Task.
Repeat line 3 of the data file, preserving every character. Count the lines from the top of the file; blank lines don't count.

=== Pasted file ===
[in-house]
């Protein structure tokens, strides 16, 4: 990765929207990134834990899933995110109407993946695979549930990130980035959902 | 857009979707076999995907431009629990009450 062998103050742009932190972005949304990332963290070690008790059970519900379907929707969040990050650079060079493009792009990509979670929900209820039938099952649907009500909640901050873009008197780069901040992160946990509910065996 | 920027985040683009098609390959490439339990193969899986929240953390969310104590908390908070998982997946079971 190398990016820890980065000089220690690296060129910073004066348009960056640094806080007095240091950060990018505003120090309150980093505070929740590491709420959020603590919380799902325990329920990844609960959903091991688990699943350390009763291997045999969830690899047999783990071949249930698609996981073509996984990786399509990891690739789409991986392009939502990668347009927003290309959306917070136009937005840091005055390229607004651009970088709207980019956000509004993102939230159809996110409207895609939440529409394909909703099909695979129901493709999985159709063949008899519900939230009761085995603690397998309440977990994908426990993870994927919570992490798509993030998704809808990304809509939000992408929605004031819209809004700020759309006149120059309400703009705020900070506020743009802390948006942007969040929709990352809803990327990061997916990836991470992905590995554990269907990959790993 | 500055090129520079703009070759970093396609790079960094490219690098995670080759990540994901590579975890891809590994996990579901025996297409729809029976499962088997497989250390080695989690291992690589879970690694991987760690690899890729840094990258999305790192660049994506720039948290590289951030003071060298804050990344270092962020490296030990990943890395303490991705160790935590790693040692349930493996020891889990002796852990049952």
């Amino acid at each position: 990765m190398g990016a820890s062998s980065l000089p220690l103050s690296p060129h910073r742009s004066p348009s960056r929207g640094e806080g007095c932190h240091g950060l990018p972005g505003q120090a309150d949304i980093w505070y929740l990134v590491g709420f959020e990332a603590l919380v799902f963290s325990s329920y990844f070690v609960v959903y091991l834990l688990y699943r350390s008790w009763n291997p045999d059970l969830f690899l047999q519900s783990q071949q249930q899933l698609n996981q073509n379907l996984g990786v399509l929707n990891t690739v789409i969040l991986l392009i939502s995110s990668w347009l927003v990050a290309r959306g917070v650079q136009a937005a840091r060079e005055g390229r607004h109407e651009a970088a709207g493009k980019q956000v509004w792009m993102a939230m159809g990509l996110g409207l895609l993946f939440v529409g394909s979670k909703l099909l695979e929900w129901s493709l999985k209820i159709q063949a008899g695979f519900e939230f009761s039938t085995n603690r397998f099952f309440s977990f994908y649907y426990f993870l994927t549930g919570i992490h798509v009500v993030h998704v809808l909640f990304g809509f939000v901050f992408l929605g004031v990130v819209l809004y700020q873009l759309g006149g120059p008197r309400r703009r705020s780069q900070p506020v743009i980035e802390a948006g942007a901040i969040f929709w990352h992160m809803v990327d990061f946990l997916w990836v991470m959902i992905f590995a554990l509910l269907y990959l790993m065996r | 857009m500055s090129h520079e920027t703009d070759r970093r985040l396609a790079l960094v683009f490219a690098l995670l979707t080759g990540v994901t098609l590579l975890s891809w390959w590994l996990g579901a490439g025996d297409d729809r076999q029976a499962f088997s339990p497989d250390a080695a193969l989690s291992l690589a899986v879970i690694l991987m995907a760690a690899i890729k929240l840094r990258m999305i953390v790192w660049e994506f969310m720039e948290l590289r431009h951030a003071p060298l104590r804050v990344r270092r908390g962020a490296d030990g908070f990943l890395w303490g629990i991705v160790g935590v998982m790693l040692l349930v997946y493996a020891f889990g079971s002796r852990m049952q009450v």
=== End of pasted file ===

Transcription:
């Amino acid at each position: 990765m190398g990016a820890s062998s980065l000089p220690l103050s690296p060129h910073r742009s004066p348009s960056r929207g640094e806080g007095c932190h240091g950060l990018p972005g505003q120090a309150d949304i980093w505070y929740l990134v590491g709420f959020e990332a603590l919380v799902f963290s325990s329920y990844f070690v609960v959903y091991l834990l688990y699943r350390s008790w009763n291997p045999d059970l969830f690899l047999q519900s783990q071949q249930q899933l698609n996981q073509n379907l996984g990786v399509l929707n990891t690739v789409i969040l991986l392009i939502s995110s990668w347009l927003v990050a290309r959306g917070v650079q136009a937005a840091r060079e005055g390229r607004h109407e651009a970088a709207g493009k980019q956000v509004w792009m993102a939230m159809g990509l996110g409207l895609l993946f939440v529409g394909s979670k909703l099909l695979e929900w129901s493709l999985k209820i159709q063949a008899g695979f519900e939230f009761s039938t085995n603690r397998f099952f309440s977990f994908y649907y426990f993870l994927t549930g919570i992490h798509v009500v993030h998704v809808l909640f990304g809509f939000v901050f992408l929605g004031v990130v819209l809004y700020q873009l759309g006149g120059p008197r309400r703009r705020s780069q900070p506020v743009i980035e802390a948006g942007a901040i969040f929709w990352h992160m809803v990327d990061f946990l997916w990836v991470m959902i992905f590995a554990l509910l269907y990959l790993m065996r | 857009m500055s090129h520079e920027t703009d070759r970093r985040l396609a790079l960094v683009f490219a690098l995670l979707t080759g990540v994901t098609l590579l975890s891809w390959w590994l996990g579901a490439g025996d297409d729809r076999q029976a499962f088997s339990p497989d250390a080695a193969l989690s291992l690589a899986v879970i690694l991987m995907a760690a690899i890729k929240l840094r990258m999305i953390v790192w660049e994506f969310m720039e948290l590289r431009h951030a003071p060298l104590r804050v990344r270092r908390g962020a490296d030990g908070f990943l890395w303490g629990i991705v160790g935590v998982m790693l040692l349930v997946y493996a020891f889990g079971s002796r852990m049952q009450v």